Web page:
Tuesday, 29 September 2009


In a desperate attempt to attract more readers, I've resorted to sexy title tactics. Considering that my most-read entry has the word "tits" in the title, I'm going with the formula "If it's not broke, don't fix it." Just don't expect anything remotely sexy about this article. It involves an entire 45 minutes of my life where I wore a swimimng hat.

I’ve been frightened of swimming pools for nearly seven years now. It’s not an irrational fear – I like to think that anybody with any sense of self-respect and common sense would feel the same way about a huge body of water with grimy members of the public floating about in it. I just don’t like the idea of having water sloshing around my eyes, ears and mouth that has previously been spat out or worse by at least one other person. It might stem from snobbishness, sure, but aside from anything I just can’t help but think that it’s extremely unhygienic, even with all those chemicals and chlorine. In fact, especially because of all the chlorine. It makes people cough and get teary eyes. More fluid for the pool.

Despite my fears, however, I used some awful clich├ęs and took the plunge, right in at the deep end. Actually, I stepped gingerly in off some steps at the shallow bit to accustom myself to the water and to scout out for any plasters that might be languishing near the filters. Masking my distress was hard, especially considering that I had paid for the privilege to be splashing around in public in an outfit that covered less of me than my underwear would have. Swimming costume manufacturers, have some shame. So, blubbery and frightened, I began a tentative front crawl towards the markedly less-cluttered deep end, which seemed to be a lot more difficult to achieve than I remembered. The lifeguards watched in amazement as a young and seemingly not-that-unfit-really person struggled to make it to the edge of the pool. I blame an increased heart rate due to anxiety.

It hasn’t always been this way. As a child I loved swimming, and I used to go to lessons every Friday in a pool the length of your average garden shed. Teamed with extremely hot water and enough chlorine to kill off the SARS virus for good, I was happy with this set-up. I wanted to be an Olympic swimmer when I grew up, and won badge after badge for my diving efforts. Clearly I had something wrong with me. Sporting achievements? Aspirations to appear on behalf of my country? This is everything I stand against. Something should have been done. Somebody should have said something. The lust for sport-based glory died though, thankfully, when I moved house and couldn’t find a swimming trainer as ruthless and unforgiving as my previous one had been (once while practicing an exercise which involved picking up weights from the bottom of the deep end, I nearly drowned. When I eventually surfaced, I was told I had been too slow, and needed to do it again. Tough love. Obviously it worked, I mean, look at how much I love the water now). I stopped going to pools and developed a fear of them. This is the weird thing – I love swimming in the sea, and surely that’s far more dangerous?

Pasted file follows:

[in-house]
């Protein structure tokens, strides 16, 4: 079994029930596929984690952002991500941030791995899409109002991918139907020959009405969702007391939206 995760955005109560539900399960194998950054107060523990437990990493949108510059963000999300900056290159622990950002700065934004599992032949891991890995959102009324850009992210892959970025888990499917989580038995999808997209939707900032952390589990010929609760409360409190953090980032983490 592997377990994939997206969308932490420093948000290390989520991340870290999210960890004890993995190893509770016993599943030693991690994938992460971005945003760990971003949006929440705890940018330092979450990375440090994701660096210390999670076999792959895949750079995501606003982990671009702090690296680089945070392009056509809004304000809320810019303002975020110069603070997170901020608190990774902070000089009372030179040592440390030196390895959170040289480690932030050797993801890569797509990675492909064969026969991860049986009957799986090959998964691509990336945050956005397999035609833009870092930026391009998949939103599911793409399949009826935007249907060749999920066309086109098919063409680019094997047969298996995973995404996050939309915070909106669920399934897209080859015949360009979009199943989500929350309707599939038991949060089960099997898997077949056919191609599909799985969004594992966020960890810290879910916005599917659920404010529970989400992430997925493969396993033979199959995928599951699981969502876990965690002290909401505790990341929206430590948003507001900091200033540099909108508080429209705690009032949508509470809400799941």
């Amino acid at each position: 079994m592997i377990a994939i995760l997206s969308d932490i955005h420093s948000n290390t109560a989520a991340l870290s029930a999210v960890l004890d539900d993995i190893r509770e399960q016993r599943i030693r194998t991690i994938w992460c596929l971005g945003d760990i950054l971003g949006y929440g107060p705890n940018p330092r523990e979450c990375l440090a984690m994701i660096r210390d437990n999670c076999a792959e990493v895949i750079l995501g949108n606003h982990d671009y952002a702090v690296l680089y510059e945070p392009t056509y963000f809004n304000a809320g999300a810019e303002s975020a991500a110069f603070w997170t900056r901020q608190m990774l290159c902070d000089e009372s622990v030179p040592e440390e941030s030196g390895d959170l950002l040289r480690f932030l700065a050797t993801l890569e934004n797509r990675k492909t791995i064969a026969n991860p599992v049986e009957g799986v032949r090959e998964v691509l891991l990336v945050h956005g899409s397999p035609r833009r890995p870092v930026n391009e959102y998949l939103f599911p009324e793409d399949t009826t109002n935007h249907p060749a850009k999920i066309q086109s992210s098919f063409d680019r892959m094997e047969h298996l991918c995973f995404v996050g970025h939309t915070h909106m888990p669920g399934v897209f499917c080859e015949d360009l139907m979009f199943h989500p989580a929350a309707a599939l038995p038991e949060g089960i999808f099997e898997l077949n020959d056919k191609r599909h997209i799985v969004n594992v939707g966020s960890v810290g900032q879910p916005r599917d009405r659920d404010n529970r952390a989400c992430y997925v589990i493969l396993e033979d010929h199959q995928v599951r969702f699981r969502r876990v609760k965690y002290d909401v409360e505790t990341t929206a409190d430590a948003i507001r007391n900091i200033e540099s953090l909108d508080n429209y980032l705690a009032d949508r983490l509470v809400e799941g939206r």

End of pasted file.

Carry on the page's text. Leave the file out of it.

What it all boils down to is a general fear of other humans, I feel. At least in the sea you aren’t going to accidentally tag another swimmer and cause a fuss. The chances of coming across an old bandage are minimal (unless you are swimming in Morecambe). Fish and whales wee in the sea, which is absolutely huge, so it barely matters. In my mind, every person in the pool is weeing, all the time. Disgusting. It is off-putting and makes me scared to put my head below the water. People are disgusting. I don’t want to be in water that has been soaked in their hair and feet and bathing suits. I don’t want to see people flailing weightlessly in their underwear. My local pool is a garish nightmare filled with people in their twighlight years, and it scares the fuck out of me. Still, in a pool, nobody can tell you’re struggling. It’s called “pacing yourself”. Which is why I’ll be going back three times a week for as long as it takes to stop me from morphing effortlessly from Pilsbury Dough girl to “I wash myself with a rag on a stick” woman; just as soon as I can use my legs again. Stretching did nothing to avert next day exercise pain. Who can I sue?